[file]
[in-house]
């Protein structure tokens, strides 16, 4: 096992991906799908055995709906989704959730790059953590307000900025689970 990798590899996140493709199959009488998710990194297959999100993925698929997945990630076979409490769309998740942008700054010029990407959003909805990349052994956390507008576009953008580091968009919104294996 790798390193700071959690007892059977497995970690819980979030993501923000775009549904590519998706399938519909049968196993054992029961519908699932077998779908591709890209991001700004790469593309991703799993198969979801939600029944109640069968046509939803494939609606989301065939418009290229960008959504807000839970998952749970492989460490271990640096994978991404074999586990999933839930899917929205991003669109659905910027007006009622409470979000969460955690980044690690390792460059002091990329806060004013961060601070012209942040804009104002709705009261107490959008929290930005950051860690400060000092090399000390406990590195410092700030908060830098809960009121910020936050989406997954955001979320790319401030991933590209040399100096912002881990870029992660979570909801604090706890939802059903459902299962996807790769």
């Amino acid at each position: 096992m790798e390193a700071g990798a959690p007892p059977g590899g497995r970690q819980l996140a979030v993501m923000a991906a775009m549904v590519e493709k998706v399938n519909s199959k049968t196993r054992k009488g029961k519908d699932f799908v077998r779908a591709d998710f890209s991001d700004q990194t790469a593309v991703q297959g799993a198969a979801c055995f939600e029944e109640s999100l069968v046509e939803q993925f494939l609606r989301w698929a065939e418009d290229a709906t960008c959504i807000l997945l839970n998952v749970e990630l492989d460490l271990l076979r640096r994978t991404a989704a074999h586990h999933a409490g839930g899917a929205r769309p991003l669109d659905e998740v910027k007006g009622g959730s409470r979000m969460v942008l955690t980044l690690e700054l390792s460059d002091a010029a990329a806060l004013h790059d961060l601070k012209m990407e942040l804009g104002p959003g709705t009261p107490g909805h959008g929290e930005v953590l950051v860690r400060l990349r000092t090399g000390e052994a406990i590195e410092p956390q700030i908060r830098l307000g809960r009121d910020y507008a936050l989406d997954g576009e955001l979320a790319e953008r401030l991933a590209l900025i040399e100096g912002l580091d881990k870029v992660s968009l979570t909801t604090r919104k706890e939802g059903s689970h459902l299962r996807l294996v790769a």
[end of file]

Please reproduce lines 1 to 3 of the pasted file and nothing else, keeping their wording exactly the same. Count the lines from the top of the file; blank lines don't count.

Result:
[in-house]
């Protein structure tokens, strides 16, 4: 096992991906799908055995709906989704959730790059953590307000900025689970 990798590899996140493709199959009488998710990194297959999100993925698929997945990630076979409490769309998740942008700054010029990407959003909805990349052994956390507008576009953008580091968009919104294996 790798390193700071959690007892059977497995970690819980979030993501923000775009549904590519998706399938519909049968196993054992029961519908699932077998779908591709890209991001700004790469593309991703799993198969979801939600029944109640069968046509939803494939609606989301065939418009290229960008959504807000839970998952749970492989460490271990640096994978991404074999586990999933839930899917929205991003669109659905910027007006009622409470979000969460955690980044690690390792460059002091990329806060004013961060601070012209942040804009104002709705009261107490959008929290930005950051860690400060000092090399000390406990590195410092700030908060830098809960009121910020936050989406997954955001979320790319401030991933590209040399100096912002881990870029992660979570909801604090706890939802059903459902299962996807790769």
């Amino acid at each position: 096992m790798e390193a700071g990798a959690p007892p059977g590899g497995r970690q819980l996140a979030v993501m923000a991906a775009m549904v590519e493709k998706v399938n519909s199959k049968t196993r054992k009488g029961k519908d699932f799908v077998r779908a591709d998710f890209s991001d700004q990194t790469a593309v991703q297959g799993a198969a979801c055995f939600e029944e109640s999100l069968v046509e939803q993925f494939l609606r989301w698929a065939e418009d290229a709906t960008c959504i807000l997945l839970n998952v749970e990630l492989d460490l271990l076979r640096r994978t991404a989704a074999h586990h999933a409490g839930g899917a929205r769309p991003l669109d659905e998740v910027k007006g009622g959730s409470r979000m969460v942008l955690t980044l690690e700054l390792s460059d002091a010029a990329a806060l004013h790059d961060l601070k012209m990407e942040l804009g104002p959003g709705t009261p107490g909805h959008g929290e930005v953590l950051v860690r400060l990349r000092t090399g000390e052994a406990i590195e410092p956390q700030i908060r830098l307000g809960r009121d910020y507008a936050l989406d997954g576009e955001l979320a790319e953008r401030l991933a590209l900025i040399e100096g912002l580091d881990k870029v992660s968009l979570t909801t604090r919104k706890e939802g059903s689970h459902l299962r996807l294996v790769a």